Apr 15, 2012 Table of Contents

Please note: This information was current at the time of publication. But medical information is always changing, and some information given here may be out of date. For regularly updated information on a variety of health topics, please visit familydoctor.org, the AAFP patient education Web site.

Information from Your Family Doctor

Pelvic Inflammatory Disease

Am Fam Physician. 2012 Apr 15;85(8):797-798.

See related article on pelvic inflammatory disease.

What is pelvic inflammatory disease?

Pelvic inflammatory disease, or PID, is a common infection that women get in their pelvic organs. It usually starts in the vagina and cervix, and spreads into the uterus (womb), fallopian tubes, or ovaries. Most women with PID are 15 to 29 years of age.

How do you get it?

PID usually is caused by bacteria such as chlamydia and gonorrhea. Most women get PID by having sex with a man who is infected, although he may not know he is infected. Having multiple sex partners can increase your risk of getting PID. Sometimes PID is caused by complications from pelvic surgery.

What are the symptoms?

Symptoms can range from mild to severe. They may include lower abdominal or pelvic pain, pain during sex, abnormal bleeding or spotting, abnormal vaginal discharge, fever, frequent urination, low back pain, and nausea or vomiting. You should see your doctor if you have any of these symptoms. Sometimes the symptoms of PID are similar to those of appendicitis, ovarian cyst, urinary tract infections, or endometriosis. Some women have no symptoms.

How is it diagnosed?

Your doctor will do a pelvic exam and test you for the sexually transmitted infections gonorrhea and chlamydia. This may include testing your urine or blood. You usually do not need other tests.

How is it treated?

Your doctor will prescribe antibiotics. Most patients do not need to be in the hospital unless they are pregnant or very sick. Sometimes women need surgery because of complications of PID, but this is rare.

You should rest, drink plenty of fluids, and avoid sex and douching until you have finished your medicines and your symptoms are gone. It is important to take all the medicine as prescribed and follow up with your doctor.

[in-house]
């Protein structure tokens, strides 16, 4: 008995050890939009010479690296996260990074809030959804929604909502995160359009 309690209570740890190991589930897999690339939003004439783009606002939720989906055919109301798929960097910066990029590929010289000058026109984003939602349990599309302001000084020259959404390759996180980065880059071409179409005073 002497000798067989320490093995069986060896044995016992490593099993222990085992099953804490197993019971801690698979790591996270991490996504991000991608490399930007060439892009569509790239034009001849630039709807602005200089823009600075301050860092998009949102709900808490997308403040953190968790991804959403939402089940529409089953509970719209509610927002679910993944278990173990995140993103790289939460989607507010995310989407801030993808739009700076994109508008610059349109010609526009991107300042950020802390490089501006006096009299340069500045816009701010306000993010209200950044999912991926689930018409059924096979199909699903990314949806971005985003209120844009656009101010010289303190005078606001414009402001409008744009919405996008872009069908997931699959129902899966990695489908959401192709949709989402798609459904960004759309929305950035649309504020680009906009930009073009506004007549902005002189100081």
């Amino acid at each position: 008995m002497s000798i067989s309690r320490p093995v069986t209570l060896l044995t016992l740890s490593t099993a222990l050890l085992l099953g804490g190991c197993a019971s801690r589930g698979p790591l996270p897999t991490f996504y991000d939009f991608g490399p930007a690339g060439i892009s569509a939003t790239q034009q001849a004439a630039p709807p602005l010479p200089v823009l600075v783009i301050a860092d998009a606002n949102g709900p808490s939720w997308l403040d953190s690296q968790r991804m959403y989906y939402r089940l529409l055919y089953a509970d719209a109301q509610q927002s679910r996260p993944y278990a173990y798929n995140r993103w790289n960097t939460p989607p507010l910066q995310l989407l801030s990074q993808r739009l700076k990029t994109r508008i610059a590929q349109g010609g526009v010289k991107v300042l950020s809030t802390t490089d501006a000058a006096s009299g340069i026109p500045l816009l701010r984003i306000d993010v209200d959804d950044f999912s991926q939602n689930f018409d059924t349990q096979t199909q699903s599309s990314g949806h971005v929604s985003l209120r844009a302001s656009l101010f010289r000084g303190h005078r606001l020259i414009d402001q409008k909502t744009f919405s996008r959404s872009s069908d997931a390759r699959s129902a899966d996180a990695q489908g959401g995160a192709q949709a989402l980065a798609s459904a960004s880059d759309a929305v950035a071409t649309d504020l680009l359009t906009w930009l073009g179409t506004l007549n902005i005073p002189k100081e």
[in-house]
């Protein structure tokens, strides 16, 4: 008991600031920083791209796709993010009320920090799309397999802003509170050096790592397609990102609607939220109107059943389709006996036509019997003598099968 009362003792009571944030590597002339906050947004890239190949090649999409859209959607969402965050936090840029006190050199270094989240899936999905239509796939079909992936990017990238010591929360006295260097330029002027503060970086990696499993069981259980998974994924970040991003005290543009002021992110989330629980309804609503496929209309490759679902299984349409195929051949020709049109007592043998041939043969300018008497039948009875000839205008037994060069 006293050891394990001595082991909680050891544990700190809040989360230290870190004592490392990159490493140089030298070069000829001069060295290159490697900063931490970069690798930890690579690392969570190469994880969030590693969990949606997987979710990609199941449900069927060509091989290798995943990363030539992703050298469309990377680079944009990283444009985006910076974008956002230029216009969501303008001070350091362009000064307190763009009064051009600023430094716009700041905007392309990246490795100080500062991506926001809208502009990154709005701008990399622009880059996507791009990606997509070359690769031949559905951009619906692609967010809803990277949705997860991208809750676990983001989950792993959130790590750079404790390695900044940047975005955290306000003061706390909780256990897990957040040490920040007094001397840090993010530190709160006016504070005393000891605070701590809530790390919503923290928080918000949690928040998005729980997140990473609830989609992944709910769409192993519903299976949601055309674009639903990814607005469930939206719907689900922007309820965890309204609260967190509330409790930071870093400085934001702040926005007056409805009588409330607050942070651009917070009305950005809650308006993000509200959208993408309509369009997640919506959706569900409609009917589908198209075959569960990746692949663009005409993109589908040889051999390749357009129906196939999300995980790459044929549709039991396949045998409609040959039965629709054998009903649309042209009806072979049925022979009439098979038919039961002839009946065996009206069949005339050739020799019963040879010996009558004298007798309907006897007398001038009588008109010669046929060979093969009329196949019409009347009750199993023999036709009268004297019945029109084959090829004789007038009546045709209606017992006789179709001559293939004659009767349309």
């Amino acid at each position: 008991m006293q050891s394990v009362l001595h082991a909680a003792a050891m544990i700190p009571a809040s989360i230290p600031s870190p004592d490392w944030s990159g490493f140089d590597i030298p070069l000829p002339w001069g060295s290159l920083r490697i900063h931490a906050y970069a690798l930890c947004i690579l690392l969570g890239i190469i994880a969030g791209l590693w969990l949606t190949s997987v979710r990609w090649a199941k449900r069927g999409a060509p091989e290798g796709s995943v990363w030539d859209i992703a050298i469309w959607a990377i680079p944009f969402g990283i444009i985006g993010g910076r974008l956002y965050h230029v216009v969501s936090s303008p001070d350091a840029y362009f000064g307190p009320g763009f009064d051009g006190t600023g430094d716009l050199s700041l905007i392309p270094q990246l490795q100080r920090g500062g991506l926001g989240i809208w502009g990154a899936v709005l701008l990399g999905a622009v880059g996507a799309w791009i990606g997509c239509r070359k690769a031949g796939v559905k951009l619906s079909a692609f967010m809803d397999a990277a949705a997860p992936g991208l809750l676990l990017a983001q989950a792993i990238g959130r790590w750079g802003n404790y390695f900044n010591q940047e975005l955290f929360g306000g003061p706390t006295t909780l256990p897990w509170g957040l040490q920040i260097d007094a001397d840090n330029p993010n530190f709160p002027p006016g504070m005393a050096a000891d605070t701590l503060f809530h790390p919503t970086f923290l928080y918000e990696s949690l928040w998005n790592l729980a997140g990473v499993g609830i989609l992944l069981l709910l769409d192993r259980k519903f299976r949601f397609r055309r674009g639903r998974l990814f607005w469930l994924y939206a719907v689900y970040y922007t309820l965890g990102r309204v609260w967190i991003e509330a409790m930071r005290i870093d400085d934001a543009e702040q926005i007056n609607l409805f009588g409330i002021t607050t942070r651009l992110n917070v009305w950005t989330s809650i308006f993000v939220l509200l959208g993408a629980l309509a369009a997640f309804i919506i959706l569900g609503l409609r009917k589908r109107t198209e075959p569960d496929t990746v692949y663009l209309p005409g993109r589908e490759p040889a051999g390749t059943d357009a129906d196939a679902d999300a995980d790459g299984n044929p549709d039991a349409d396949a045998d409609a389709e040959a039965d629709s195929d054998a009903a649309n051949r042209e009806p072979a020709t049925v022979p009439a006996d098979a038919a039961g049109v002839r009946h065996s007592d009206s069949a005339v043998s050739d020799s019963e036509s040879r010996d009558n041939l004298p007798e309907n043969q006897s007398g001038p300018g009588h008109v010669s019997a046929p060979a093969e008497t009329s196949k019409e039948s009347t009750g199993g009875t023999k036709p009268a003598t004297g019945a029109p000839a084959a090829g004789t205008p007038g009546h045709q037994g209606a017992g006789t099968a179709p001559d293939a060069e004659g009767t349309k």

What happens if it is not treated?

If you don't get treated, you could have chronic pain in your pelvis. You could also have scarring in your fallopian tubes, which may lead to infertility or an ectopic (tubal) pregnancy. Rarely, PID causes a serious infection in your ovary called a tubo-ovarian abscess. This can be life-threatening.

How do you prevent PID?

Regular screening for sexually transmitted infections can help prevent PID. Not having sex, or making sure that you and your partner only have sex with each other, also can help prevent PID. Use condoms every time you have sex. If you or your partner has chlamydia or gonorrhea, it is important that you both get treated. Do not have sex until you have both taken all of your medicine. Do not douche, because it may increase your chances of getting PID.

Where can I get more information?

AAFP's Patient Education Resource

Web site: http://familydoctor.org/familydoctor/en/diseases-conditions/pelvic-inflammatory-disease.html

American Social Health Association

Web site: http://www.ashastd.org/std-sti-works/pid.html

Centers for Disease Control and Prevention

Web site: http://www.cdc.gov/std/PID/STDFact-PID.htm

Planned Parenthood

Web site: http://www.plannedparenthood.org/health-topics/stds-hiv-safer-sex/pelvic-inflammatory-disease-pid-4278.htm.

PubMed Health

Web site: http://www.ncbi.nlm.nih.gov/pubmedhealth/PMH0001890/


This handout is provided to you by your family doctor and the American Academy of Family Physicians. Other health-related information is available from the AAFP online at http://familydoctor.org.

This information provides a general overview and may not apply to everyone. Talk to your family doctor to find out if this information applies to you and to get more information on this subject.

Copyright © 2012 by the American Academy of Family Physicians.
This content is owned by the AAFP. A person viewing it online may make one printout of the material and may use that printout only for his or her personal, non-commercial reference. This material may not otherwise be downloaded, copied, printed, stored, transmitted or reproduced in any medium, whether now known or later invented, except as authorized in writing by the AAFP. Contact afpserv@aafp.org for copyright questions and/or permission requests.

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